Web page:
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Natural Awakenings Twin Cities

National Parks Enacting New Regulations

Sign at entrance to Zion National Park

MichaelVi/AdobeStock.com

Because our national parks and protected areas are feeling the pressure of increased demand for outdoor recreation, the National Park Service (NPS) has cracked down on some recreational activities to better manage the human impact on natural environments. In 2021, the national park system hosted nearly 300 million recreational visits, and 44 parks set visitation records. The high number of cars creates congestion, pollution and collisions with wildlife. Overcrowding on trails can lead to higher risk of hiking accidents and illegal off-roading.

Two Utah national parks will start requiring reservations. At Zion, Rocky Mountain and Glacier national parks, guests need a permit to hike certain routes. Arches National Park guests will have to book timed entry tickets during the high season. Acadia and Zion announced the temporary closure of some popular climbing sites starting this month to ensure that peregrine falcons can nest without disturbance.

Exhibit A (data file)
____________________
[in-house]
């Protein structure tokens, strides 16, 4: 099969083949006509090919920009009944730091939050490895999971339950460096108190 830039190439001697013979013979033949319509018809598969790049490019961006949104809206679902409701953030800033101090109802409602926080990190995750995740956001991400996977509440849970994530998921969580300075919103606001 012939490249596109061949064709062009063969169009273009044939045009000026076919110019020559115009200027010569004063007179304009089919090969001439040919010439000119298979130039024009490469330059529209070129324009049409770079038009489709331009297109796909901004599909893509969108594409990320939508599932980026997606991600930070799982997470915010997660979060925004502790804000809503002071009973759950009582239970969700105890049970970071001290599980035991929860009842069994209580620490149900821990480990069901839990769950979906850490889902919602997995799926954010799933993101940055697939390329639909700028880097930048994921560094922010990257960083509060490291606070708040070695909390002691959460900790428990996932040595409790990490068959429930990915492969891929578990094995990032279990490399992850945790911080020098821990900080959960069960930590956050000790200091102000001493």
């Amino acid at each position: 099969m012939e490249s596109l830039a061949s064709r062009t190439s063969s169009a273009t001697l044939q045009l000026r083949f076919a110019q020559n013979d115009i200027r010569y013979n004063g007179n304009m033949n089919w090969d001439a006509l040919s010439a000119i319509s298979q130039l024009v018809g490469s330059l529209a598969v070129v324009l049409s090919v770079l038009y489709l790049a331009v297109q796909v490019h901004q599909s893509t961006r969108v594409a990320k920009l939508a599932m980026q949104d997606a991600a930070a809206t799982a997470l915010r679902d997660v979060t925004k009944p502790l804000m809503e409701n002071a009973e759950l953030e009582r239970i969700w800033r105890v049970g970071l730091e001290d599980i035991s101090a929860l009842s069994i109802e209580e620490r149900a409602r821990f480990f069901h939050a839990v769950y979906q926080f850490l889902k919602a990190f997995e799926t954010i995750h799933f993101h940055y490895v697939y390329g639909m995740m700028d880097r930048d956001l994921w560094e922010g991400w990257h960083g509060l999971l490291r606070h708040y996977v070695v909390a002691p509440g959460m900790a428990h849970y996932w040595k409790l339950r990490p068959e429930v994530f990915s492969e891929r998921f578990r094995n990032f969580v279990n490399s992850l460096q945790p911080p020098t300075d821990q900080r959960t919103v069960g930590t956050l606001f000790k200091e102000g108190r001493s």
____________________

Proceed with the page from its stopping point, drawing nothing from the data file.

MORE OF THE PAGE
In 2021, the NPS gave park superintendents the authority to ban e-bikes if they adversely impact natural resources or other visitors, as well as scenic air tours at dawn or dusk or within a half-mile of the ground. Biologically important behaviors for many species occur during sunrise and sunset such as foraging, mating and communication. The hours of operation provide quiet periods of the day during which visitors can enjoy natural sounds and preserve opportunities for solitude in designated wilderness areas.

Read the full July 2022 Magazine